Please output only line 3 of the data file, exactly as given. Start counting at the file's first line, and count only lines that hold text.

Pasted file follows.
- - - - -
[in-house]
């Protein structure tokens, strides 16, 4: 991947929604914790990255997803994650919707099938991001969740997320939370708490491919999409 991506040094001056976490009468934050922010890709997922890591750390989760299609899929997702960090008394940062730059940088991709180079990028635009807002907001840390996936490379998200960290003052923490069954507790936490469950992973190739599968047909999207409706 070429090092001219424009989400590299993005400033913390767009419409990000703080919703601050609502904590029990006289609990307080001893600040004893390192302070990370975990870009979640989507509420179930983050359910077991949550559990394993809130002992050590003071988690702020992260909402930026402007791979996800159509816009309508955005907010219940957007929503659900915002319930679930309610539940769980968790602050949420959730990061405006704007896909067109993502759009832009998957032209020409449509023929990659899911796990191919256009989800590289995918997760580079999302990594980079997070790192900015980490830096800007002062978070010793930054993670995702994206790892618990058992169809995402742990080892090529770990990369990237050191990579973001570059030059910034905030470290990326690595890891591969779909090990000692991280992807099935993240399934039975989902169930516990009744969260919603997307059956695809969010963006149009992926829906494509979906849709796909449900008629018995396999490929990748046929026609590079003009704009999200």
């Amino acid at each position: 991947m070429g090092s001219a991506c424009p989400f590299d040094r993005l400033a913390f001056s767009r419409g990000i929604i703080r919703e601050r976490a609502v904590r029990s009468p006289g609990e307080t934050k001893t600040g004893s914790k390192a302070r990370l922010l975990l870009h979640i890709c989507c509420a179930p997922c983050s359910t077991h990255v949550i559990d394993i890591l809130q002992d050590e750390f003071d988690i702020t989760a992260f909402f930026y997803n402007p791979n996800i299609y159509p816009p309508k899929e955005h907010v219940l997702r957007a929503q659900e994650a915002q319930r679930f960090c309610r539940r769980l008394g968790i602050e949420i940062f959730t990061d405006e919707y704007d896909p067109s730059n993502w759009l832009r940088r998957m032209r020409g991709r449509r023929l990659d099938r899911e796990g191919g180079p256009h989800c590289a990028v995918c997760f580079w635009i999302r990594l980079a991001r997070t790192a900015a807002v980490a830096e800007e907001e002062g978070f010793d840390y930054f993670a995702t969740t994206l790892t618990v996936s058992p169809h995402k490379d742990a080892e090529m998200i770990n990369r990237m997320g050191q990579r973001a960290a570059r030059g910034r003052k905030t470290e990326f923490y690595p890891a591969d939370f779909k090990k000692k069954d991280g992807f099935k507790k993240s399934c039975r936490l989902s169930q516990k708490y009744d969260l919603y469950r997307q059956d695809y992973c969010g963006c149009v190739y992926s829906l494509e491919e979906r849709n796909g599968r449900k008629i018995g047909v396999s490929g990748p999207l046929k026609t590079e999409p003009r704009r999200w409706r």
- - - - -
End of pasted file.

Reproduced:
């Amino acid at each position: 991947m070429g090092s001219a991506c424009p989400f590299d040094r993005l400033a913390f001056s767009r419409g990000i929604i703080r919703e601050r976490a609502v904590r029990s009468p006289g609990e307080t934050k001893t600040g004893s914790k390192a302070r990370l922010l975990l870009h979640i890709c989507c509420a179930p997922c983050s359910t077991h990255v949550i559990d394993i890591l809130q002992d050590e750390f003071d988690i702020t989760a992260f909402f930026y997803n402007p791979n996800i299609y159509p816009p309508k899929e955005h907010v219940l997702r957007a929503q659900e994650a915002q319930r679930f960090c309610r539940r769980l008394g968790i602050e949420i940062f959730t990061d405006e919707y704007d896909p067109s730059n993502w759009l832009r940088r998957m032209r020409g991709r449509r023929l990659d099938r899911e796990g191919g180079p256009h989800c590289a990028v995918c997760f580079w635009i999302r990594l980079a991001r997070t790192a900015a807002v980490a830096e800007e907001e002062g978070f010793d840390y930054f993670a995702t969740t994206l790892t618990v996936s058992p169809h995402k490379d742990a080892e090529m998200i770990n990369r990237m997320g050191q990579r973001a960290a570059r030059g910034r003052k905030t470290e990326f923490y690595p890891a591969d939370f779909k090990k000692k069954d991280g992807f099935k507790k993240s399934c039975r936490l989902s169930q516990k708490y009744d969260l919603y469950r997307q059956d695809y992973c969010g963006c149009v190739y992926s829906l494509e491919e979906r849709n796909g599968r449900k008629i018995g047909v396999s490929g990748p999207l046929k026609t590079e999409p003009r704009r999200w409706r």